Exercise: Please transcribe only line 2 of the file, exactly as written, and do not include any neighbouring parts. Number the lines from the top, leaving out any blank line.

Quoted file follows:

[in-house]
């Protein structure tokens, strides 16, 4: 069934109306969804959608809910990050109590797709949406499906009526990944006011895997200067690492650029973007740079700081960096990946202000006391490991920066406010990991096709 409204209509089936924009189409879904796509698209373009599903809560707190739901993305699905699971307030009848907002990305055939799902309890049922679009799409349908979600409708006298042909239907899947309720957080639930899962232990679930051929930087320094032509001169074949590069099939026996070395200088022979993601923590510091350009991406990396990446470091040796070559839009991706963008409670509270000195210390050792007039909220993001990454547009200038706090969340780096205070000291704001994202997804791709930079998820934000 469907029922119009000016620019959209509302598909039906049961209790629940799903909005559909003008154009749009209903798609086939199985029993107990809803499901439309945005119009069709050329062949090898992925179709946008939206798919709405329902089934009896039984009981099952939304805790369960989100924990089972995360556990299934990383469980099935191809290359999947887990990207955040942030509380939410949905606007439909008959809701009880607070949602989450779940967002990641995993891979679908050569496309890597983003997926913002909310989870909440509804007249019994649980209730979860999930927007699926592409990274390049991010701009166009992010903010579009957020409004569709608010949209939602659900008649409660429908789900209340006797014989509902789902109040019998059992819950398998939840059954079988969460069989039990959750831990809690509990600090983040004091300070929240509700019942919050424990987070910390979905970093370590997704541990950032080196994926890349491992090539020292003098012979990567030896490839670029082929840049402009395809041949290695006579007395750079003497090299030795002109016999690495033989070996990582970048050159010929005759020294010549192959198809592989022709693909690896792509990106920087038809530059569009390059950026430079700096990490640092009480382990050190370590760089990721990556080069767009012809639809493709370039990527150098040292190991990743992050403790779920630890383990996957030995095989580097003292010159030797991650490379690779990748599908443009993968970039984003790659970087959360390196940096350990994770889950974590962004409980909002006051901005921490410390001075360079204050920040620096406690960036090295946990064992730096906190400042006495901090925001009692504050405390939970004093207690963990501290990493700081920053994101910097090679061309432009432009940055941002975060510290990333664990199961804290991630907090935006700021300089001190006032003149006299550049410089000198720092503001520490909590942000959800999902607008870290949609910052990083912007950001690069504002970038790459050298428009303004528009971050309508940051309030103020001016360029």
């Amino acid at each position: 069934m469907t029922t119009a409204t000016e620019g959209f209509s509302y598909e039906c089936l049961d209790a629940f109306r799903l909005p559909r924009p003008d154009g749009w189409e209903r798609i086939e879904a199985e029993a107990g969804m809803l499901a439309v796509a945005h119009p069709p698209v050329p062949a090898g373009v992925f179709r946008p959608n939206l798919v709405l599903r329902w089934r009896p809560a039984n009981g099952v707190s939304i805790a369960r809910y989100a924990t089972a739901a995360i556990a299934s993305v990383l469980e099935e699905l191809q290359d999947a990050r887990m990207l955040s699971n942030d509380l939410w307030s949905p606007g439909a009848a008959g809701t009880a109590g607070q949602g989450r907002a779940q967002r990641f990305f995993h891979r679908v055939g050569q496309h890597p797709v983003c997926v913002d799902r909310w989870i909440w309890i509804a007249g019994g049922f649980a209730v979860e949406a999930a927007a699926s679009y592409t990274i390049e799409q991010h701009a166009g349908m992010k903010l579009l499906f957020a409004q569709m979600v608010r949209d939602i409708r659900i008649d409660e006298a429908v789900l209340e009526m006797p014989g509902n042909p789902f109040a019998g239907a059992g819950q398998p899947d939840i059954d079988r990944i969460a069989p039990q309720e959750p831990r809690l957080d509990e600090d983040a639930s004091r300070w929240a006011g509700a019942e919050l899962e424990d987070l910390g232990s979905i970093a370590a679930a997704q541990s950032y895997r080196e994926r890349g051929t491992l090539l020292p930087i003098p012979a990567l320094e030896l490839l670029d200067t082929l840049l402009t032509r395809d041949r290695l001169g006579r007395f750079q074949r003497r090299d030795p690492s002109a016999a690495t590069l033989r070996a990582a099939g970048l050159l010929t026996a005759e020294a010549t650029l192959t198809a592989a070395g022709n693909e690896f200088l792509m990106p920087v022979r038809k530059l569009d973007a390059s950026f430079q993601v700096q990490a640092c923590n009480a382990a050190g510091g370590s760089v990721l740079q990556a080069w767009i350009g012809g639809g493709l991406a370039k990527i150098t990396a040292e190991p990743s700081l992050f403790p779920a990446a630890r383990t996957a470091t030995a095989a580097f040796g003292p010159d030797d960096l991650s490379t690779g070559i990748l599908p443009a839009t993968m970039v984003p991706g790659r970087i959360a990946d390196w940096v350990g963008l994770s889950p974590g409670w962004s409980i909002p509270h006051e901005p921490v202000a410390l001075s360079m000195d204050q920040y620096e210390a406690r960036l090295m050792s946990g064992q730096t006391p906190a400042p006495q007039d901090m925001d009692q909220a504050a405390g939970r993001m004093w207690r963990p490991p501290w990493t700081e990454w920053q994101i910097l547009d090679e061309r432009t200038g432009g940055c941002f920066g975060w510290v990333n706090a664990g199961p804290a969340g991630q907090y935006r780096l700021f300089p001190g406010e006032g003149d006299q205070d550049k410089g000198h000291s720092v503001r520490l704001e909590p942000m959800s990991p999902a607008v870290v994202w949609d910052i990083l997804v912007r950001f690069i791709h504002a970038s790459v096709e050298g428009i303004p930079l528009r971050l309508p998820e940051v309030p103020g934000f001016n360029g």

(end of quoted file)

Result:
């Protein structure tokens, strides 16, 4: 069934109306969804959608809910990050109590797709949406499906009526990944006011895997200067690492650029973007740079700081960096990946202000006391490991920066406010990991096709 409204209509089936924009189409879904796509698209373009599903809560707190739901993305699905699971307030009848907002990305055939799902309890049922679009799409349908979600409708006298042909239907899947309720957080639930899962232990679930051929930087320094032509001169074949590069099939026996070395200088022979993601923590510091350009991406990396990446470091040796070559839009991706963008409670509270000195210390050792007039909220993001990454547009200038706090969340780096205070000291704001994202997804791709930079998820934000 469907029922119009000016620019959209509302598909039906049961209790629940799903909005559909003008154009749009209903798609086939199985029993107990809803499901439309945005119009069709050329062949090898992925179709946008939206798919709405329902089934009896039984009981099952939304805790369960989100924990089972995360556990299934990383469980099935191809290359999947887990990207955040942030509380939410949905606007439909008959809701009880607070949602989450779940967002990641995993891979679908050569496309890597983003997926913002909310989870909440509804007249019994649980209730979860999930927007699926592409990274390049991010701009166009992010903010579009957020409004569709608010949209939602659900008649409660429908789900209340006797014989509902789902109040019998059992819950398998939840059954079988969460069989039990959750831990809690509990600090983040004091300070929240509700019942919050424990987070910390979905970093370590997704541990950032080196994926890349491992090539020292003098012979990567030896490839670029082929840049402009395809041949290695006579007395750079003497090299030795002109016999690495033989070996990582970048050159010929005759020294010549192959198809592989022709693909690896792509990106920087038809530059569009390059950026430079700096990490640092009480382990050190370590760089990721990556080069767009012809639809493709370039990527150098040292190991990743992050403790779920630890383990996957030995095989580097003292010159030797991650490379690779990748599908443009993968970039984003790659970087959360390196940096350990994770889950974590962004409980909002006051901005921490410390001075360079204050920040620096406690960036090295946990064992730096906190400042006495901090925001009692504050405390939970004093207690963990501290990493700081920053994101910097090679061309432009432009940055941002975060510290990333664990199961804290991630907090935006700021300089001190006032003149006299550049410089000198720092503001520490909590942000959800999902607008870290949609910052990083912007950001690069504002970038790459050298428009303004528009971050309508940051309030103020001016360029």